This Article argues that takings litigation can become a productive occasion for defining the status and nature of water rights, especially, increasingly, in the riparianism context. It first provides a quick review of basic takings jurisprudence, emphasizing how the constitutional prohibitions on government takings apply to property use rights, such as easements. It then examines the potential for takings litigation to help define the nature of water rights in general, focusing on relatively recent litigation involving water rights connected with cattle grazing. The Article ends by discussing a series of cases involving riparian water rights and claims that those rights entitle the owners to certain basic environmental quality standards, especially with respect to water quality. It concludes that takings jurisprudence in the riparian rights context may yet align private property rights and environmental protection, providing a more focused - and potentially more predictable/less balancing - private cause of action than nuisance for certain kinds of environmental degradation.
Sunday, August 28, 2011
The Washington Post had an article yesterday about my high school friend Eric Fischer (I went to high school with some very cool people). Eric creates graphical maps using a wide variety of data -- census data, tweets, photos posted on Flickr. You can visit his Flickr account to see some of the maps he has created, which have a lot to say about the patterns of human behavior, and thus relate directly to land use and other things we property profs care a lot about.
Eric also uses a lot of data created by social media. Here's one cool one -- Eric mapped the East Coast tweets that occurred right before and after the earthquake earlier this week. Grey dots represent non-earthquake related tweets, and green dots represent earthquake-related tweets. Each frame represents one second.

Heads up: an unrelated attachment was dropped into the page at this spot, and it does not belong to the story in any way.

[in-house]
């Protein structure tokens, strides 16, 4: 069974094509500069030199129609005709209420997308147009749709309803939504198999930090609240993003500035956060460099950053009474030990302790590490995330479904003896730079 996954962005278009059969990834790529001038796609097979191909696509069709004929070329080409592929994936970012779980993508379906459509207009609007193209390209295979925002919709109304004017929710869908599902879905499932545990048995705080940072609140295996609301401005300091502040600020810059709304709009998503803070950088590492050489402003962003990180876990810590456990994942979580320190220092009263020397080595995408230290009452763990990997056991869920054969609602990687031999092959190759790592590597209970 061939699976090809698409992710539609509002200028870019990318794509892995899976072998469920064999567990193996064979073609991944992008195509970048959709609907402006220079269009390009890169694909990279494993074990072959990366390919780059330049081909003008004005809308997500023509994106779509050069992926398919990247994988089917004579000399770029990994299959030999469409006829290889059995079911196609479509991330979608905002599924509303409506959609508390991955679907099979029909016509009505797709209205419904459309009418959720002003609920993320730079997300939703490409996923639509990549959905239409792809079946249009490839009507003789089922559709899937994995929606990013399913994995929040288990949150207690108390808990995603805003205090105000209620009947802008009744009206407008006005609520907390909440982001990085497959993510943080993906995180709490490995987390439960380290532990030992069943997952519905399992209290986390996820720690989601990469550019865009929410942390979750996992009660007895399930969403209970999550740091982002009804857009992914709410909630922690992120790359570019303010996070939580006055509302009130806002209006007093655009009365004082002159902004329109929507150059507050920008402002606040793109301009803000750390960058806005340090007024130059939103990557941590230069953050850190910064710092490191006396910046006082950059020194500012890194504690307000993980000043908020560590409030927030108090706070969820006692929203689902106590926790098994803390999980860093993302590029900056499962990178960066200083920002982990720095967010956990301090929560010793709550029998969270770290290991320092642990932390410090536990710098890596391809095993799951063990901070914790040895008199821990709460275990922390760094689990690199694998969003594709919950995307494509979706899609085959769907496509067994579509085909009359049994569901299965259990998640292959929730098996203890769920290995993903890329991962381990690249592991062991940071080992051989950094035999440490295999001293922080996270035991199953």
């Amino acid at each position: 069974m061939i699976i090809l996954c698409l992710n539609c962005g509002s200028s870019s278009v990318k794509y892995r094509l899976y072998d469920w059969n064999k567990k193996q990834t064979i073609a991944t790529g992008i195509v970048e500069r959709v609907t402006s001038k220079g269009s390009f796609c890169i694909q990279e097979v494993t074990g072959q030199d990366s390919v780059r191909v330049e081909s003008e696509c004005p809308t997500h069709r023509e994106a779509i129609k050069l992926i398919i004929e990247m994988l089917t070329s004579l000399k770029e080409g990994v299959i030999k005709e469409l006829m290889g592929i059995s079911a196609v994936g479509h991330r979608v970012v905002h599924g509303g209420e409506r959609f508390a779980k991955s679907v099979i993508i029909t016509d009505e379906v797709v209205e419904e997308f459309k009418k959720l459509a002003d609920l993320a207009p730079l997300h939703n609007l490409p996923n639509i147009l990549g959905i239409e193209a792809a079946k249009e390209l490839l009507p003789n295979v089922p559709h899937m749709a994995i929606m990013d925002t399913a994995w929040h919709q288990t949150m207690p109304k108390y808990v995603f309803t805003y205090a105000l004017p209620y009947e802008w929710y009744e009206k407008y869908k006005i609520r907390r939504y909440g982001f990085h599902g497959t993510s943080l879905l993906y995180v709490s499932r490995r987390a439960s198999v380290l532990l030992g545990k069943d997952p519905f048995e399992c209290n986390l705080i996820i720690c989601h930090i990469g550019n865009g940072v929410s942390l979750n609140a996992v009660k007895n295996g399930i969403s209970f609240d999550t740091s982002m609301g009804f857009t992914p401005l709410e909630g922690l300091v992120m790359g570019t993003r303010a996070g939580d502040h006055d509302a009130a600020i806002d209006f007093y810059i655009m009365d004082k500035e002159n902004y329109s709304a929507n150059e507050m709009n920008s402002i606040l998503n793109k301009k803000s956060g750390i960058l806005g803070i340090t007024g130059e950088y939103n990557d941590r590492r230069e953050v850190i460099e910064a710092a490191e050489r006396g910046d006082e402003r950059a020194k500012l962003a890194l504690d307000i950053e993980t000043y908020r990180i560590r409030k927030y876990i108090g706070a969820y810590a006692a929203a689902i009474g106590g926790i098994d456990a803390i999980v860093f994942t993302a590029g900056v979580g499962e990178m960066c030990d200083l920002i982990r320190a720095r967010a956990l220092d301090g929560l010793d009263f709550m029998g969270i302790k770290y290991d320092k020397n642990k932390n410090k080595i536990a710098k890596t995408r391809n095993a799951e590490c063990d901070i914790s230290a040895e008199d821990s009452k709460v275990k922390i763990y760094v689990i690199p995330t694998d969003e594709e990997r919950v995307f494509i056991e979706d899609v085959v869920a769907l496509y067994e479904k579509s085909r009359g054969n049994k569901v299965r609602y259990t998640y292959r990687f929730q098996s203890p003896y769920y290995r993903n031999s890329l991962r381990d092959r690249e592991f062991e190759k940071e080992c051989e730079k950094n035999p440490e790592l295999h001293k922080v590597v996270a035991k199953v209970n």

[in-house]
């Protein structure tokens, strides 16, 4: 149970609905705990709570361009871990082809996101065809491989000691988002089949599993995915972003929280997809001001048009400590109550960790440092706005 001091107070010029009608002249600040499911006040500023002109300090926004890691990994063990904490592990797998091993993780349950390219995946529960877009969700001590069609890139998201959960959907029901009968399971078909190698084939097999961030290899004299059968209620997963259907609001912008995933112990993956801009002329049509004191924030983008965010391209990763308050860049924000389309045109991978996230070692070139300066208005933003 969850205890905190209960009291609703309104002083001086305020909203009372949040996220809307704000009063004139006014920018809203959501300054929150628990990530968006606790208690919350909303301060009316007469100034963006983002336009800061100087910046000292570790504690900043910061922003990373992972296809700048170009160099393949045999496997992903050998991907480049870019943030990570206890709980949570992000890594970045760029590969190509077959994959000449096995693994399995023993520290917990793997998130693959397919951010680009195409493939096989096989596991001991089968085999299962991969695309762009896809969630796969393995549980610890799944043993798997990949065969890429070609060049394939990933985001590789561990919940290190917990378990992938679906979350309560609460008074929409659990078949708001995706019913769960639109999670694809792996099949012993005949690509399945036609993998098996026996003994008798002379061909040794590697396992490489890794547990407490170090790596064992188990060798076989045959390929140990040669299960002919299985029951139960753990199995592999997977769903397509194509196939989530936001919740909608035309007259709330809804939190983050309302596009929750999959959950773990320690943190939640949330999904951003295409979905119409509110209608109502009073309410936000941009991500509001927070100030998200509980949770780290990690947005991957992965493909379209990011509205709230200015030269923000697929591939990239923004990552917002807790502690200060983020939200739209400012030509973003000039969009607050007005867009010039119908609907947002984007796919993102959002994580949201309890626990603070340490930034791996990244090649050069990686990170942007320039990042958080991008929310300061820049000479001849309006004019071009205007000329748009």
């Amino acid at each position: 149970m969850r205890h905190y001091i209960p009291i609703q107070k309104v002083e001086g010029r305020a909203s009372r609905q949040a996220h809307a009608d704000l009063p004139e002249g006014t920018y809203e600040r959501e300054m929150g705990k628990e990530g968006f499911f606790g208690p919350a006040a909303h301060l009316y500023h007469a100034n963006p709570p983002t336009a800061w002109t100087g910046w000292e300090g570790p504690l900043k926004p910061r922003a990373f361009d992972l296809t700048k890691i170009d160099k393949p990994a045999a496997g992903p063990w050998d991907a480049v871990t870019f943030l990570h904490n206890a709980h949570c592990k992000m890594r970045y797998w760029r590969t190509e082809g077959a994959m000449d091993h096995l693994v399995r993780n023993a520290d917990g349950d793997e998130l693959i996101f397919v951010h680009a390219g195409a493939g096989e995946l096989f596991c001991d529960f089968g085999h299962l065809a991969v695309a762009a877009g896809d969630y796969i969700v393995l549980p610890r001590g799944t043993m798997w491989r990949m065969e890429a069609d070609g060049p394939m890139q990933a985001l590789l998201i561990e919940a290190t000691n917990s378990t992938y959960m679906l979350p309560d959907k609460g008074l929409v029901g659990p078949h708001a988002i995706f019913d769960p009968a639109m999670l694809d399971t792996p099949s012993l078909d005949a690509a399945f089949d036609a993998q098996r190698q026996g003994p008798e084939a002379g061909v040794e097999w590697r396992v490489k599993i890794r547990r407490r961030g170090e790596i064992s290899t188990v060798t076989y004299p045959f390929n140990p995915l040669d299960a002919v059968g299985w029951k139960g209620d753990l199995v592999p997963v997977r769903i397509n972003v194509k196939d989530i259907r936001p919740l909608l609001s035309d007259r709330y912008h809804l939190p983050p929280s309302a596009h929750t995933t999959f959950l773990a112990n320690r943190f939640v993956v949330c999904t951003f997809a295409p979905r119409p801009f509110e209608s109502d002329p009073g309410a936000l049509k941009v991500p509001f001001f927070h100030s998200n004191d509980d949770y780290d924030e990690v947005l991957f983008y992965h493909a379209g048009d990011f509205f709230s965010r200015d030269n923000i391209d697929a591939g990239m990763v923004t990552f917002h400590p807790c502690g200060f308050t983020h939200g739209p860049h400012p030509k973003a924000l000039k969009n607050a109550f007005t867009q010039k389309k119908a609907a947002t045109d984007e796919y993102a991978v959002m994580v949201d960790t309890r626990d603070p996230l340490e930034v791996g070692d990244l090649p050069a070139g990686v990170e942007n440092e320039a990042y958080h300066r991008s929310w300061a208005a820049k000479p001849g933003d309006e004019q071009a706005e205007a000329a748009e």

Come on -- that's just super cool!
At the SEALS conference a few weeks ago, I was introduced to a great, free resource for law professors and law students: Practical Law (http://us.practicallaw.com). Designed as a paid, subscription service for law firms and libraries, those of us in law schools can get free access.
Click on a practice area of interest to access an organized list of practice notes, form documents, clauses, checklists, and articles. Materials about corporate & securities, employee benefits, finance, and labor & employment are well developed. Of interest to those of us who teach property and real estate courses is the “real estate” practice section. There are some good practice notes on commercial real estate, including workouts, REITs, mezzanine financing, and international real estate. The form documents (with notes) available to date mostly concern office leasing.
The real estate section is still under development, but this is a resource that I plan to keep an eye on as it becomes more robust.
Friday, August 26, 2011
Witold Rybczynski explains the enduring appeal of Fallingwater through a series of slides:
Fallingwater is a house of theatrical effects, but one of its charms is that there is no backstage. Whether you are on the stair going down to the water, sitting on one of the six outdoor terraces, or walking along the driveway (left), the house is integrated with its woodland setting. The three massive beams sitting on—or is it in?—the moss-covered boulder, support the terrace that leads off Edgar Kaufmann’s bedroom.
Yesterday the New York Times reported that the Obama administration is considering a plan that would “allow millions of homeowners with government-backed mortgages to refinance them at today’s lower interest rates, about 4 percent.” If it gets the green light, the plan could save homeowners $85 billion a year and inject some needed stimulus into a sluggish economy. Matt Yglesias argues that the scheme makes a lot of sense. Ezra Klein does some digging and explains why the scheme is unlikely to work.
Keith Hirokawa (Albany) has posted Making Sense of a 'Clear Misunderstanding of the Planning Process': Examining the Relationship Between Zoning and Rezoning Under the Change-or-Mistake Rule on SSRN. Here's the abstract:
In some states, zoning is marked by the persistence of the so-called “change or mistake rule." In contrast to the traditional deference afforded to local zoning decisions, this rule limits the freedom of local governments to make site-specific zoning amendments by burdening the applicant to justify the rezone with evidence of a mistake or a substantial change in circumstances since the initial zoning designation was adopted. Despite being chastised in the courts and labeled in legal literature as a “clear misunderstanding of the planning process,” the rule has endured for over a half a century. This article explores the criticisms of and justifications for the change or mistake rule in order to identify the understanding that supports its continued application. Specifically, this article argues that the change or mistake rule was intended as a mediator between two fundamental purposes of zoning - maintaining communities that have sufficient flexibility to implement a new community vision, while providing stability and certainty as a planning device.